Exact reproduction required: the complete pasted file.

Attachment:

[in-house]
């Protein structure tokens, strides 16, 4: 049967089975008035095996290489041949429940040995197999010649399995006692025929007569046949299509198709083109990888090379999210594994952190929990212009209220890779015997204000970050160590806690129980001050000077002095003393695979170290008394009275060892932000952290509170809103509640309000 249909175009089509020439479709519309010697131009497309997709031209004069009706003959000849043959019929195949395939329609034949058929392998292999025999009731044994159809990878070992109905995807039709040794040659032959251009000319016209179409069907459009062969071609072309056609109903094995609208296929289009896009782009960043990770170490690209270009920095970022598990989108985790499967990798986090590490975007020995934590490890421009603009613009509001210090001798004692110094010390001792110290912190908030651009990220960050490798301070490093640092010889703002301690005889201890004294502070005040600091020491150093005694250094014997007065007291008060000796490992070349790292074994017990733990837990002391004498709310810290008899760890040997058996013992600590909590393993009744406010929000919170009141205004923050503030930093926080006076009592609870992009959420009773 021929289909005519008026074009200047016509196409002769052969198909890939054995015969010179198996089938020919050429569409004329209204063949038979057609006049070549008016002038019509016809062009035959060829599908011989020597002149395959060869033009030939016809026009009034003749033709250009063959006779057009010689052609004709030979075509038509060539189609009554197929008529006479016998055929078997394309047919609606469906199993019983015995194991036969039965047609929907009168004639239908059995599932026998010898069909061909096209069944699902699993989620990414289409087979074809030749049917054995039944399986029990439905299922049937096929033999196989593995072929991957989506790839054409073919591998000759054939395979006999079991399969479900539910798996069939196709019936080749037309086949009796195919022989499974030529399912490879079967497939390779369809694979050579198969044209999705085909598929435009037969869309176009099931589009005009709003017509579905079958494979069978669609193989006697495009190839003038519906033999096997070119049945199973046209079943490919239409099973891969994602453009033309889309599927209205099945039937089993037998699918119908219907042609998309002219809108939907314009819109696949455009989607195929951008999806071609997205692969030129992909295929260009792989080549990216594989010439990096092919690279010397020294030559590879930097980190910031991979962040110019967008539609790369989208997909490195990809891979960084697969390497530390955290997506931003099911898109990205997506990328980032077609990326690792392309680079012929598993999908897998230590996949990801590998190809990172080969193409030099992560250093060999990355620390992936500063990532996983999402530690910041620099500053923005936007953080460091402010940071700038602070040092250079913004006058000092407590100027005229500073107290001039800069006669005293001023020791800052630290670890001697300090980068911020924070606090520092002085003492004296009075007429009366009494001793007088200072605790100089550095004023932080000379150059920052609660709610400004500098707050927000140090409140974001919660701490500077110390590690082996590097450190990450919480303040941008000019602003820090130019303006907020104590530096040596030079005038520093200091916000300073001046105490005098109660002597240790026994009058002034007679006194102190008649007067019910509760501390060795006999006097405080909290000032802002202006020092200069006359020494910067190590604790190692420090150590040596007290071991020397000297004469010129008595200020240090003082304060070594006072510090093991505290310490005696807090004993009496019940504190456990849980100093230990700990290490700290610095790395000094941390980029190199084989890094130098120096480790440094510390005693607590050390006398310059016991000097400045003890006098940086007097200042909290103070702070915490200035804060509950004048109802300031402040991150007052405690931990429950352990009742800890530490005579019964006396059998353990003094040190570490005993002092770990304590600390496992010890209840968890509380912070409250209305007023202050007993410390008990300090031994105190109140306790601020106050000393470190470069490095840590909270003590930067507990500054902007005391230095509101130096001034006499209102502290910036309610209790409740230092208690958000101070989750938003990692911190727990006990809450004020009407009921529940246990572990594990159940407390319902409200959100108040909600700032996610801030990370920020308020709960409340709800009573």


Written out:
[in-house]
């Protein structure tokens, strides 16, 4: 049967089975008035095996290489041949429940040995197999010649399995006692025929007569046949299509198709083109990888090379999210594994952190929990212009209220890779015997204000970050160590806690129980001050000077002095003393695979170290008394009275060892932000952290509170809103509640309000 249909175009089509020439479709519309010697131009497309997709031209004069009706003959000849043959019929195949395939329609034949058929392998292999025999009731044994159809990878070992109905995807039709040794040659032959251009000319016209179409069907459009062969071609072309056609109903094995609208296929289009896009782009960043990770170490690209270009920095970022598990989108985790499967990798986090590490975007020995934590490890421009603009613009509001210090001798004692110094010390001792110290912190908030651009990220960050490798301070490093640092010889703002301690005889201890004294502070005040600091020491150093005694250094014997007065007291008060000796490992070349790292074994017990733990837990002391004498709310810290008899760890040997058996013992600590909590393993009744406010929000919170009141205004923050503030930093926080006076009592609870992009959420009773 021929289909005519008026074009200047016509196409002769052969198909890939054995015969010179198996089938020919050429569409004329209204063949038979057609006049070549008016002038019509016809062009035959060829599908011989020597002149395959060869033009030939016809026009009034003749033709250009063959006779057009010689052609004709030979075509038509060539189609009554197929008529006479016998055929078997394309047919609606469906199993019983015995194991036969039965047609929907009168004639239908059995599932026998010898069909061909096209069944699902699993989620990414289409087979074809030749049917054995039944399986029990439905299922049937096929033999196989593995072929991957989506790839054409073919591998000759054939395979006999079991399969479900539910798996069939196709019936080749037309086949009796195919022989499974030529399912490879079967497939390779369809694979050579198969044209999705085909598929435009037969869309176009099931589009005009709003017509579905079958494979069978669609193989006697495009190839003038519906033999096997070119049945199973046209079943490919239409099973891969994602453009033309889309599927209205099945039937089993037998699918119908219907042609998309002219809108939907314009819109696949455009989607195929951008999806071609997205692969030129992909295929260009792989080549990216594989010439990096092919690279010397020294030559590879930097980190910031991979962040110019967008539609790369989208997909490195990809891979960084697969390497530390955290997506931003099911898109990205997506990328980032077609990326690792392309680079012929598993999908897998230590996949990801590998190809990172080969193409030099992560250093060999990355620390992936500063990532996983999402530690910041620099500053923005936007953080460091402010940071700038602070040092250079913004006058000092407590100027005229500073107290001039800069006669005293001023020791800052630290670890001697300090980068911020924070606090520092002085003492004296009075007429009366009494001793007088200072605790100089550095004023932080000379150059920052609660709610400004500098707050927000140090409140974001919660701490500077110390590690082996590097450190990450919480303040941008000019602003820090130019303006907020104590530096040596030079005038520093200091916000300073001046105490005098109660002597240790026994009058002034007679006194102190008649007067019910509760501390060795006999006097405080909290000032802002202006020092200069006359020494910067190590604790190692420090150590040596007290071991020397000297004469010129008595200020240090003082304060070594006072510090093991505290310490005696807090004993009496019940504190456990849980100093230990700990290490700290610095790395000094941390980029190199084989890094130098120096480790440094510390005693607590050390006398310059016991000097400045003890006098940086007097200042909290103070702070915490200035804060509950004048109802300031402040991150007052405690931990429950352990009742800890530490005579019964006396059998353990003094040190570490005993002092770990304590600390496992010890209840968890509380912070409250209305007023202050007993410390008990300090031994105190109140306790601020106050000393470190470069490095840590909270003590930067507990500054902007005391230095509101130096001034006499209102502290910036309610209790409740230092208690958000101070989750938003990692911190727990006990809450004020009407009921529940246990572990594990159940407390319902409200959100108040909600700032996610801030990370920020308020709960409340709800009573």